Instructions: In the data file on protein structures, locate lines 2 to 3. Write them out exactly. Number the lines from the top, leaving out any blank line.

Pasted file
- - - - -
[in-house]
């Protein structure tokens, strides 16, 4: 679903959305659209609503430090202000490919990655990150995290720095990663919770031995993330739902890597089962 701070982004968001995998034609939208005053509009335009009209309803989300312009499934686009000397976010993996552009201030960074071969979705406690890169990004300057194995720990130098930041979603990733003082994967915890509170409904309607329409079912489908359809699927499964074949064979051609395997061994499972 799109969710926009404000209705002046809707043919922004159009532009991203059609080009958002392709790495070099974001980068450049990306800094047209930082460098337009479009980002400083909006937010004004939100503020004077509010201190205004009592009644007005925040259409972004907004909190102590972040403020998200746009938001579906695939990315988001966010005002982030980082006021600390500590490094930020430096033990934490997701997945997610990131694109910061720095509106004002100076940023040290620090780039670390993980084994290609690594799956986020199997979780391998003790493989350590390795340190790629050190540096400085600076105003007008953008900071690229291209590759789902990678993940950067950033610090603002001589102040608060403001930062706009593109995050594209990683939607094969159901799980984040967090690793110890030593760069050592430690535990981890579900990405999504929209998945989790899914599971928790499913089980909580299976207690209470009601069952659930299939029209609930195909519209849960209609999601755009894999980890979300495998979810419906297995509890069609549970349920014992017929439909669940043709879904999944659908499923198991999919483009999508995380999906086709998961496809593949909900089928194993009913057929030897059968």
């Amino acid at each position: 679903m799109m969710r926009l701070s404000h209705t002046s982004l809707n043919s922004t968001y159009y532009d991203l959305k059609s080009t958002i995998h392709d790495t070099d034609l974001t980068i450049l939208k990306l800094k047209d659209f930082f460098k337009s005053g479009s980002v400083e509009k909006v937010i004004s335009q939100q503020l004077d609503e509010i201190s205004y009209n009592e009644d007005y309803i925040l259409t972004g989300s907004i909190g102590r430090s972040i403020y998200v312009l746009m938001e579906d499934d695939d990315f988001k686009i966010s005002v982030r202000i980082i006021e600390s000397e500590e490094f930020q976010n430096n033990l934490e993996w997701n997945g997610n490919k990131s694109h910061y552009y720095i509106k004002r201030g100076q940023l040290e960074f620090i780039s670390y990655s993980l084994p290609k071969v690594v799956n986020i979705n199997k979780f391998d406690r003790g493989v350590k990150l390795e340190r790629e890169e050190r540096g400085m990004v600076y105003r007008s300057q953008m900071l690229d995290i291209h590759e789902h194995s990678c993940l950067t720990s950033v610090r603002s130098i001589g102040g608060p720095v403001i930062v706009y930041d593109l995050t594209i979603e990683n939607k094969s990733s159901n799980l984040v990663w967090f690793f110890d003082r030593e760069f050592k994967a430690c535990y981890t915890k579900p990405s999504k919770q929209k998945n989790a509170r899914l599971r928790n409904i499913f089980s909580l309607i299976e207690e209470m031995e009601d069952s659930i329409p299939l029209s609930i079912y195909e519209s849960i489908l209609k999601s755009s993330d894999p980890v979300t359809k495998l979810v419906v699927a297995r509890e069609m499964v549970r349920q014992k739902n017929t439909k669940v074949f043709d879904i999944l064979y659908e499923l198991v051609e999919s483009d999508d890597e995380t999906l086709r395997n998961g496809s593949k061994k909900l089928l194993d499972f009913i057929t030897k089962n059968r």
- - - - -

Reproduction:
């Protein structure tokens, strides 16, 4: 679903959305659209609503430090202000490919990655990150995290720095990663919770031995993330739902890597089962 701070982004968001995998034609939208005053509009335009009209309803989300312009499934686009000397976010993996552009201030960074071969979705406690890169990004300057194995720990130098930041979603990733003082994967915890509170409904309607329409079912489908359809699927499964074949064979051609395997061994499972 799109969710926009404000209705002046809707043919922004159009532009991203059609080009958002392709790495070099974001980068450049990306800094047209930082460098337009479009980002400083909006937010004004939100503020004077509010201190205004009592009644007005925040259409972004907004909190102590972040403020998200746009938001579906695939990315988001966010005002982030980082006021600390500590490094930020430096033990934490997701997945997610990131694109910061720095509106004002100076940023040290620090780039670390993980084994290609690594799956986020199997979780391998003790493989350590390795340190790629050190540096400085600076105003007008953008900071690229291209590759789902990678993940950067950033610090603002001589102040608060403001930062706009593109995050594209990683939607094969159901799980984040967090690793110890030593760069050592430690535990981890579900990405999504929209998945989790899914599971928790499913089980909580299976207690209470009601069952659930299939029209609930195909519209849960209609999601755009894999980890979300495998979810419906297995509890069609549970349920014992017929439909669940043709879904999944659908499923198991999919483009999508995380999906086709998961496809593949909900089928194993009913057929030897059968």
């Amino acid at each position: 679903m799109m969710r926009l701070s404000h209705t002046s982004l809707n043919s922004t968001y159009y532009d991203l959305k059609s080009t958002i995998h392709d790495t070099d034609l974001t980068i450049l939208k990306l800094k047209d659209f930082f460098k337009s005053g479009s980002v400083e509009k909006v937010i004004s335009q939100q503020l004077d609503e509010i201190s205004y009209n009592e009644d007005y309803i925040l259409t972004g989300s907004i909190g102590r430090s972040i403020y998200v312009l746009m938001e579906d499934d695939d990315f988001k686009i966010s005002v982030r202000i980082i006021e600390s000397e500590e490094f930020q976010n430096n033990l934490e993996w997701n997945g997610n490919k990131s694109h910061y552009y720095i509106k004002r201030g100076q940023l040290e960074f620090i780039s670390y990655s993980l084994p290609k071969v690594v799956n986020i979705n199997k979780f391998d406690r003790g493989v350590k990150l390795e340190r790629e890169e050190r540096g400085m990004v600076y105003r007008s300057q953008m900071l690229d995290i291209h590759e789902h194995s990678c993940l950067t720990s950033v610090r603002s130098i001589g102040g608060p720095v403001i930062v706009y930041d593109l995050t594209i979603e990683n939607k094969s990733s159901n799980l984040v990663w967090f690793f110890d003082r030593e760069f050592k994967a430690c535990y981890t915890k579900p990405s999504k919770q929209k998945n989790a509170r899914l599971r928790n409904i499913f089980s909580l309607i299976e207690e209470m031995e009601d069952s659930i329409p299939l029209s609930i079912y195909e519209s849960i489908l209609k999601s755009s993330d894999p980890v979300t359809k495998l979810v419906v699927a297995r509890e069609m499964v549970r349920q014992k739902n017929t439909k669940v074949f043709d879904i999944l064979y659908e499923l198991v051609e999919s483009d999508d890597e995380t999906l086709r395997n998961g496809s593949k061994k909900l089928l194993d499972f009913i057929t030897k089962n059968r």